The tragedy isn’t just what happened, but how many women may be in similar situations and not know how to recognize the consequences of domestic violence before it’s too late
(PRWEB) December 07, 2012
When Jovan Belcher killed his girlfriend and later shot himself at the Kansas City Chiefs training facilities, the world was shocked at how this could have happened. As an undrafted free agent, Jovan Belcher not only defied the odds by making the Kansas City Chiefs' roster, he played in every game since 2009. Then without warning, his world came crashing down.
Noted therapist, Dr. Bonnie Eaker Weil says, “The tragedy isn’t just what happened, but how many women may be in similar situations and not know how to recognize the consequences of domestic violence before it’s too late.”
Friends say Belcher was taking pain medication and suffering from short-term memory loss after taking multiple blows to the head in the Chiefs’ previous week’s loss to the Bengals. Australian doctors (http://bit.ly/M0ZR4E) have noted that in most cases of concussion, the symptoms resolve quickly and fully (typically over seven to ten days), and there are no long-term effects. However, in a very small number of people with concussion, the symptoms can persist for several weeks or months.
The Department of Psychiatry and Behavioral Sciences at Duke University Medical Center (http://1.usa.gov/YLQzVH) has noted that “The risk of depression remains elevated for decades following head injury and seems to be highest in those who have had a severe head injury.”
A research paper published in the Quarterly Journal of Economics by David Card of the University of California, Berkeley and Gordon Dahl of the University of California, San Diego (http://bit.ly/eLt9w2) even suggests that incidents of increased domestic violence increased by 10 percent in areas where the local National Football League team lost a game they were favored to win. The disappointment of an unexpected loss, the researchers concluded, raises the risk that football fans may react inappropriately.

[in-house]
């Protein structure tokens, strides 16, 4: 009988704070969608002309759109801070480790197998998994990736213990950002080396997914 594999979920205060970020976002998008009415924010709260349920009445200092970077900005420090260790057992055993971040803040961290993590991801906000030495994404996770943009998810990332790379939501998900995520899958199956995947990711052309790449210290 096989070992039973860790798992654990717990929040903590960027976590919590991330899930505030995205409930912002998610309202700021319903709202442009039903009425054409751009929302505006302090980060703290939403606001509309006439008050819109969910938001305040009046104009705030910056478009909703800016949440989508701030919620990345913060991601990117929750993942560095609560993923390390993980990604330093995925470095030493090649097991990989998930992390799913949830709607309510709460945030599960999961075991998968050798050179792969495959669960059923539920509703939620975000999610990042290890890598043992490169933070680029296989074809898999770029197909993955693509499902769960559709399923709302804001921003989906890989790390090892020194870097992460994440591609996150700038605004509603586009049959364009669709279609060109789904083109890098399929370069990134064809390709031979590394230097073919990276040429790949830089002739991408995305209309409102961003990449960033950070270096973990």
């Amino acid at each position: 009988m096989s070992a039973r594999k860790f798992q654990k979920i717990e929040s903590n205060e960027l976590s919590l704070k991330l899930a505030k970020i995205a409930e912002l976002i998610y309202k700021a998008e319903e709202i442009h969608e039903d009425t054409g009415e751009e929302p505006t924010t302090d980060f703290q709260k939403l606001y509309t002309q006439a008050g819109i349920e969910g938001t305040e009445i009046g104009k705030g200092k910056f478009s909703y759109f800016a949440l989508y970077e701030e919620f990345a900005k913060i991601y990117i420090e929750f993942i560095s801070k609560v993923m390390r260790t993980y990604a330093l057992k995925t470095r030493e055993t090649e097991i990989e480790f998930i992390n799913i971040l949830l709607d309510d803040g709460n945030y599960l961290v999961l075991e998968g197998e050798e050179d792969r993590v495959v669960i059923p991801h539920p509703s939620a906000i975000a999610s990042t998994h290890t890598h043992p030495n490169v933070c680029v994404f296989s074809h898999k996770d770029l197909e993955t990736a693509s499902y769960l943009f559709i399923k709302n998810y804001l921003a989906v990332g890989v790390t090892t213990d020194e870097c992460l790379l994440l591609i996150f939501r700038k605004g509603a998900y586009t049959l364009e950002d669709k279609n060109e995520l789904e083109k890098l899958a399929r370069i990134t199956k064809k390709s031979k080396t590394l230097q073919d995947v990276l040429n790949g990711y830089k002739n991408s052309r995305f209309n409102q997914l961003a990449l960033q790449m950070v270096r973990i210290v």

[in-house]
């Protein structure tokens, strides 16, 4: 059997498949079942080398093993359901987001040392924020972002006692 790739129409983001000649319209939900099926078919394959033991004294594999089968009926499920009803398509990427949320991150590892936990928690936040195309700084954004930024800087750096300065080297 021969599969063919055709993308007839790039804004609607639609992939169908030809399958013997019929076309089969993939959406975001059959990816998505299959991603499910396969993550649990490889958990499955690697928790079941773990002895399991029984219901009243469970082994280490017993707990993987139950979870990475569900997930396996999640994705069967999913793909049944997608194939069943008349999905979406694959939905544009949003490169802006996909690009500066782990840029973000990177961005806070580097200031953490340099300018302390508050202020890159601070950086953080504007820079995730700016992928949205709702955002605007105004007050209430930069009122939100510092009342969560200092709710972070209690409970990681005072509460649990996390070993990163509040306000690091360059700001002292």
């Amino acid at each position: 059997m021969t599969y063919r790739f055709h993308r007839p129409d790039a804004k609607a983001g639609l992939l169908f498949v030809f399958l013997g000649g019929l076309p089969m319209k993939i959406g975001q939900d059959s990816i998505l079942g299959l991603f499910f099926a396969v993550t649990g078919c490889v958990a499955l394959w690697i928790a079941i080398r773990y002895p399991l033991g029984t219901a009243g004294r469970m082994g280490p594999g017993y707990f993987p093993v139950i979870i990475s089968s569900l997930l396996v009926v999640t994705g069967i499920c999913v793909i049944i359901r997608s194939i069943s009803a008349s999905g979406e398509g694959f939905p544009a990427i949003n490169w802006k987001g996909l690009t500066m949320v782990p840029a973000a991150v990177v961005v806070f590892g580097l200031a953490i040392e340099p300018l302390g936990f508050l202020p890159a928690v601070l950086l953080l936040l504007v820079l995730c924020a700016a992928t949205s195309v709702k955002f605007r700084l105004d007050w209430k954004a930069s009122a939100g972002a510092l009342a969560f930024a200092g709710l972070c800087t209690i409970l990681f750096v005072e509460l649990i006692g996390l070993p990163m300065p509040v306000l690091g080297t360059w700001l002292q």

While it may be impossible to conclusively link Jovan Belcher’s actions to head injuries leading to depression or unexpected game losses, Dr. Bonnie says that one overlooked sign of Jovan Belcher’s relationship problems stemmed from his recent actions. Friends say that Belcher and his girlfriend had separated two weeks ago before getting back together again.
“Forgiveness is always possible for any problem including domestic violence,” Dr. Bonnie notes. “In fact, well over 90 percent of all relationships can be saved and thrive for years to come.”
For true healing to occur, especially in cases of domestic violence, Dr. Bonnie suggests, that three situations must occur. First, any time a woman feels threatened, she must leave the relationship immediately. Her physical safety is of the utmost importance. By leaving the relationship, the woman can create what Dr. Bonnie calls a “Brush with Death” moment, which forces the man to experience the emotional loss of the relationship.
Second, the man must express genuine remorse over his actions. If a man does not express remorse and is not willing to change, then the relationship will revert back to its former situation that caused the break up in the first place. In the case of Jovan Belcher, his temporary break up with his girlfriend did just that with tragic consequences.
Third, Dr. Bonnie says that the man must not only express remorse but change his behavior. Only if a man is willing to perform all three steps can a relationship be saved, even in the case of domestic violence.
To learn more about recognizing the warning signs of any relationship problem, such as domestic violence, and learn Dr. Bonnie’s Smart Heart skills for saving almost any relationship, Dr. Bonnie offers her book, “Make Up, Don’t Break Up.”
Find further advice from Dr. Bonnie, named Best Local New York Therapist by the US Commerce Association two years in a row, in her “5 Star Video Contributor" via YouTube/Google http://bit.ly/Ywwunw